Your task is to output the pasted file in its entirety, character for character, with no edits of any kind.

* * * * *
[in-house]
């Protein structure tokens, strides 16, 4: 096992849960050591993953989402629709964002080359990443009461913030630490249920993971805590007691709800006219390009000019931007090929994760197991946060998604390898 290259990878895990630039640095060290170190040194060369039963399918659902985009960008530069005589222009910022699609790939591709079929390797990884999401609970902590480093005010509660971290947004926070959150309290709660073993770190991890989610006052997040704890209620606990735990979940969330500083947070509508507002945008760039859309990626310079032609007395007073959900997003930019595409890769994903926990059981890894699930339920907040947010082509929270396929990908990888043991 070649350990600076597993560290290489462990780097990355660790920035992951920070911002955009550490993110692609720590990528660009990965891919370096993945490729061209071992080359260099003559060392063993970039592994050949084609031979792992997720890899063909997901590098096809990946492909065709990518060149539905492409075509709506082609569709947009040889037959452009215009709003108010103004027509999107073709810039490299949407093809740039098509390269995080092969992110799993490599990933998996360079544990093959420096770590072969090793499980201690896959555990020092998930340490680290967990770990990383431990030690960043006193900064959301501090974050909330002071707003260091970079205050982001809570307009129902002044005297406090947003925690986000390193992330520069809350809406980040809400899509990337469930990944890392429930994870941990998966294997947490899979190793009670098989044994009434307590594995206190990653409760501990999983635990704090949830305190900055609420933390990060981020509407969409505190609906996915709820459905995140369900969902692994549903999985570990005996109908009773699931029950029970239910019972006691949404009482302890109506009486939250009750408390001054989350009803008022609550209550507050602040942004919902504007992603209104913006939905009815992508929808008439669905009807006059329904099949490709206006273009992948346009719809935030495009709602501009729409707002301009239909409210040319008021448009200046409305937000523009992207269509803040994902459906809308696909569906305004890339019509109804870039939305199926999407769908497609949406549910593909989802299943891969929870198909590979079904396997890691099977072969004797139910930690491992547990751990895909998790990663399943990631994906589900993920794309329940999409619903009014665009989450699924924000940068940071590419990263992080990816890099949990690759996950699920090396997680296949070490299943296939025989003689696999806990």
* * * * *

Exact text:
[in-house]
């Protein structure tokens, strides 16, 4: 096992849960050591993953989402629709964002080359990443009461913030630490249920993971805590007691709800006219390009000019931007090929994760197991946060998604390898 290259990878895990630039640095060290170190040194060369039963399918659902985009960008530069005589222009910022699609790939591709079929390797990884999401609970902590480093005010509660971290947004926070959150309290709660073993770190991890989610006052997040704890209620606990735990979940969330500083947070509508507002945008760039859309990626310079032609007395007073959900997003930019595409890769994903926990059981890894699930339920907040947010082509929270396929990908990888043991 070649350990600076597993560290290489462990780097990355660790920035992951920070911002955009550490993110692609720590990528660009990965891919370096993945490729061209071992080359260099003559060392063993970039592994050949084609031979792992997720890899063909997901590098096809990946492909065709990518060149539905492409075509709506082609569709947009040889037959452009215009709003108010103004027509999107073709810039490299949407093809740039098509390269995080092969992110799993490599990933998996360079544990093959420096770590072969090793499980201690896959555990020092998930340490680290967990770990990383431990030690960043006193900064959301501090974050909330002071707003260091970079205050982001809570307009129902002044005297406090947003925690986000390193992330520069809350809406980040809400899509990337469930990944890392429930994870941990998966294997947490899979190793009670098989044994009434307590594995206190990653409760501990999983635990704090949830305190900055609420933390990060981020509407969409505190609906996915709820459905995140369900969902692994549903999985570990005996109908009773699931029950029970239910019972006691949404009482302890109506009486939250009750408390001054989350009803008022609550209550507050602040942004919902504007992603209104913006939905009815992508929808008439669905009807006059329904099949490709206006273009992948346009719809935030495009709602501009729409707002301009239909409210040319008021448009200046409305937000523009992207269509803040994902459906809308696909569906305004890339019509109804870039939305199926999407769908497609949406549910593909989802299943891969929870198909590979079904396997890691099977072969004797139910930690491992547990751990895909998790990663399943990631994906589900993920794309329940999409619903009014665009989450699924924000940068940071590419990263992080990816890099949990690759996950699920090396997680296949070490299943296939025989003689696999806990």